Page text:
207 U.S. 398 (1907), 71, The Hamilton

Docket Nº:No. 71
Citation:207 U.S. 398, 28 S.Ct. 133, 52 L.Ed. 264
Party Name:The Hamilton
Case Date:December 23, 1907
Court:United States Supreme Court

Page 398

207 U.S. 398 (1907)

28 S.Ct. 133, 52 L.Ed. 264

The Hamilton

No. 71

United States Supreme Court

December 23, 1907

Argued October 24, 1907




Until Congress acts on the subject, a state may legislate in regard to the duties and liabilities of its citizens and corporations while on the high seas and not within the territory of any other sovereign.

Where a fund is being distributed in a proceeding to limit the liability of the owners of a vessel, all claims to which the admiralty does not deny existence must be recognized, whether admiralty liens or not.

The statute of Delaware giving damages for death caused by tort is a valid exercise of the legislative power of the state, and extends to the case of a citizen of that state wrongfully killed while on the high seas in a vessel

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belonging to a Delaware corporation by the negligence of another vessel also belonging to a Delaware corporation. A claim against the owner of one of the vessels in fault can be enforced in a proceeding in admiralty brought by such owner to limit its liability.

When both vessels in collision are in fault, the representative of a seaman on one of the vessels, killed without contributory negligence on his part, may, in a proceeding to limit liability, where an action is given by the state statute against the owner of the other vessel, recover full damages, and are not limited to damages recoverable under the maritime law against the seaman's own vessel for death or injury caused by negligence of the master thereof or his fellow servant thereon. Neither the seaman's contract with the owner of the vessel he is on, nor the negligence of his own vessel, nor any provision of the Harter Act affects the claim against the other vessel.

146 F. 724 affirmed.

The facts are stated in the opinion.

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HOLMES, J., lead opinion

MR. JUSTICE HOLMES delivered the opinion of the Court.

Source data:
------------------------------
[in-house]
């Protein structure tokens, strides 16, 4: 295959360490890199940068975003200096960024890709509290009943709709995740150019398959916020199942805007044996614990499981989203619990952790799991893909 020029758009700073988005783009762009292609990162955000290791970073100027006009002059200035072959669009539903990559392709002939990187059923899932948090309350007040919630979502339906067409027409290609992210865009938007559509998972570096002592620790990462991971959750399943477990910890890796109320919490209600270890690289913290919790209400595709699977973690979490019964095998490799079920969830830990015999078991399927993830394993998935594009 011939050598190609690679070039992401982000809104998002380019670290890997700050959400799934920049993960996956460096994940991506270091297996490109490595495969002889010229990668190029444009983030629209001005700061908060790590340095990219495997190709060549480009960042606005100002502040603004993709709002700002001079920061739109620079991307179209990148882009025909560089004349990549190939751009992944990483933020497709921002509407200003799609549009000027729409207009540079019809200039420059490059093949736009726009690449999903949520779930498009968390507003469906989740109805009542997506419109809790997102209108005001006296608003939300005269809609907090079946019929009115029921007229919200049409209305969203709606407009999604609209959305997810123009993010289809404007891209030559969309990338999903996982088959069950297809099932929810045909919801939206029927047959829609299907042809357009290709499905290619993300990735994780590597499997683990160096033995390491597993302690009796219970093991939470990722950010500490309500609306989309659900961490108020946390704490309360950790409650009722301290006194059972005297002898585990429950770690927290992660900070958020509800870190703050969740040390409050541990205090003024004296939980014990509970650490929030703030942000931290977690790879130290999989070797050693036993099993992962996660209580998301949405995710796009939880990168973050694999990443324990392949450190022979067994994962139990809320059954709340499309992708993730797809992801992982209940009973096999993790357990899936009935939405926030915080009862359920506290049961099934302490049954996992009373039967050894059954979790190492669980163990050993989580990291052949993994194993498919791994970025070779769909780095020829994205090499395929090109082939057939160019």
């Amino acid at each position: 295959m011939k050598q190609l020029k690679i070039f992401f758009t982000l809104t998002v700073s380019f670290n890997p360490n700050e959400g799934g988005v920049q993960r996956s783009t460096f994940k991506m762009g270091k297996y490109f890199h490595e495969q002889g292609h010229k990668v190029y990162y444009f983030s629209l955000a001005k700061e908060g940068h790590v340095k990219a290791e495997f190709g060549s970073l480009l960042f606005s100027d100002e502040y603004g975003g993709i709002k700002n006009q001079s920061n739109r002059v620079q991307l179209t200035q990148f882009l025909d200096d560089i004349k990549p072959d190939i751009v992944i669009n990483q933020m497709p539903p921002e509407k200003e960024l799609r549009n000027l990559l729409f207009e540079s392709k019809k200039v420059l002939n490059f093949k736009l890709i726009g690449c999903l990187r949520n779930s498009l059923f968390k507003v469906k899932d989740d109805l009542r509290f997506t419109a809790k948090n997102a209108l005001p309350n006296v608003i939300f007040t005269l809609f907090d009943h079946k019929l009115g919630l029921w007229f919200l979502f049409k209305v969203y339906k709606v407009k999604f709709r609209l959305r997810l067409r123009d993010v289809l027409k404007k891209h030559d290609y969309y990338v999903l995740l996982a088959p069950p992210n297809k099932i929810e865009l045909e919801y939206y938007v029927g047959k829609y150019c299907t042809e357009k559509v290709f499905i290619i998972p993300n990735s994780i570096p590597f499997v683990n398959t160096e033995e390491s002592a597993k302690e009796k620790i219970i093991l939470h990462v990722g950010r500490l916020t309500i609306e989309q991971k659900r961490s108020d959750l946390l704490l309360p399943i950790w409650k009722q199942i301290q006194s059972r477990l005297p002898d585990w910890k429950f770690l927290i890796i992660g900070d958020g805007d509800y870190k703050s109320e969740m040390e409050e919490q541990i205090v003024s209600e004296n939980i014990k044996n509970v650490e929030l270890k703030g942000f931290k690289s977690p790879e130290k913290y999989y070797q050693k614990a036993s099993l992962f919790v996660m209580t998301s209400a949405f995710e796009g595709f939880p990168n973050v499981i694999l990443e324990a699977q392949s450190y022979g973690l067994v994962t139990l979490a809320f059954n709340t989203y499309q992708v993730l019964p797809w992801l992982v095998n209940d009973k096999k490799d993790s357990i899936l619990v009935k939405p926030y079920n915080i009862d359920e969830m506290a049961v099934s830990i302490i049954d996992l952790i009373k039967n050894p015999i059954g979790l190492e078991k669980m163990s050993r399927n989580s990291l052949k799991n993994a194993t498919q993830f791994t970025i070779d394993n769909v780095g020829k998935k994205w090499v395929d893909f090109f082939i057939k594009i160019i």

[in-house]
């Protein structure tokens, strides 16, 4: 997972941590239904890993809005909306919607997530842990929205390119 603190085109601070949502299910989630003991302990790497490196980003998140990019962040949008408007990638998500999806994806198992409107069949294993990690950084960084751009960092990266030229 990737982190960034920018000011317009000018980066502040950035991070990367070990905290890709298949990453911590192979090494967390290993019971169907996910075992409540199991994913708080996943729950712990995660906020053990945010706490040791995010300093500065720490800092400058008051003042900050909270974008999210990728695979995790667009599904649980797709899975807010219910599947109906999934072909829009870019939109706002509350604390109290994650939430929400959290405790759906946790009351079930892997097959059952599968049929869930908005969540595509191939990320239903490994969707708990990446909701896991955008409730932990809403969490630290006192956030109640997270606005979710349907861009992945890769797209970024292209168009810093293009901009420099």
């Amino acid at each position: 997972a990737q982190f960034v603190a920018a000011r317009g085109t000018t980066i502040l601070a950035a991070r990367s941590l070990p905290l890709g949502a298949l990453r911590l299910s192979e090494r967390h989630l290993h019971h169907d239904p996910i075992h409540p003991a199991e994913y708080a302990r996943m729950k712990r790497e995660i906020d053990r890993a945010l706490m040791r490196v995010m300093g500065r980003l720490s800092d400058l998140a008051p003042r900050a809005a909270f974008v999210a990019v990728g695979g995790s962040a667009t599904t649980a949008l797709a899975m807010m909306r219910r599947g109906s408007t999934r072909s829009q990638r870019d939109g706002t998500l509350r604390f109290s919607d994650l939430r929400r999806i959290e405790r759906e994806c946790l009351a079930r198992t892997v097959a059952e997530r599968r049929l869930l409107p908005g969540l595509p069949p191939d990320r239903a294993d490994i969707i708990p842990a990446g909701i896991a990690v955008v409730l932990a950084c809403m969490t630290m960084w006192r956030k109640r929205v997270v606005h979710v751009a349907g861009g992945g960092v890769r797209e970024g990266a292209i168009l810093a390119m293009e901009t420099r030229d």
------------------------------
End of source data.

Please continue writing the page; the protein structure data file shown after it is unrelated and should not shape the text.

This is a proceeding for the limitation of liability of the steamship Hamilton in respect of a collision on the high seas with the steamship Saginaw, in which the Saginaw was sunk and her chief mate and some of her crew and passengers were drowned. It is found, and not disputed, that both vessels were to blame. Both vessels belonged to corporations of the State of Delaware. A statute of that state, after enacting that actions for injuries to the person shall not abate by reason of the plaintiff's death, provides that,

whenever death shall be occasioned by unlawful violence or negligence, and no suit be brought by the party injured to recover damages during his or her life, the widow or widower of any such deceased person, or, if there be no widow or widower, the personal representatives, may maintain an action for and recover damages for the death and loss thus occasioned.

Act of January 26, 1886, chap. 31, p. 28, vol. 13, Part 1, as amended

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by Act of March 9, 1901, chap. 210, p. 500, vol. 22, Delaware Laws. On the strength of this statute, the representatives of a passenger and of three of the crew filed claims, and the claims were allowed by the district court (see 134 F. 95, 139 F. 906) and afterwards by the circuit court of appeals (146 F. 724). A certiorari was granted by this Court to settle the question, as stated by the petitioner, whether the Delaware statute applies to a claim for death on the high seas, arising purely from tort, in proceedings in admiralty. Incidentally, the right of representatives of the crew of the Saginaw to recover their claims in full against the Hamilton also has been discussed.

Apart from the subordination of the State of Delaware to the Constitution of the United States, there is no doubt that it would have had power to make its statute applicable to this case. When so applied, the statute governs the reciprocal liabilities of two corporations, existing only by virtue of the laws of Delaware, and permanently within its jurisdiction, for the consequences of conduct set in motion by them there, operating [28 S.Ct. 134] outside the territory of the state, it is true, but within no other territorial jurisdiction. If confined to corporations, the state would have power to enforce its law to the extent of their property in every case. But the same authority would exist as to citizens domiciled within the state, even when personally on the high seas, and not only could be enforced by the state in case of their return, which their domicil by its very meaning promised, but, in proper cases, would be recognized in other jurisdictions by the courts of other states. In short, the bare fact of the parties' being outside the territory, in a place belonging to no other sovereign, would not limit the authority of the state, as accepted by civilized theory. No one doubts the power of England or France to govern their own ships upon the high seas.

The first question, then, is narrowed to whether there is anything in the structure of the national government and under the Constitution of the United States that takes away

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or qualifies the authority that otherwise Delaware would possess -- a...

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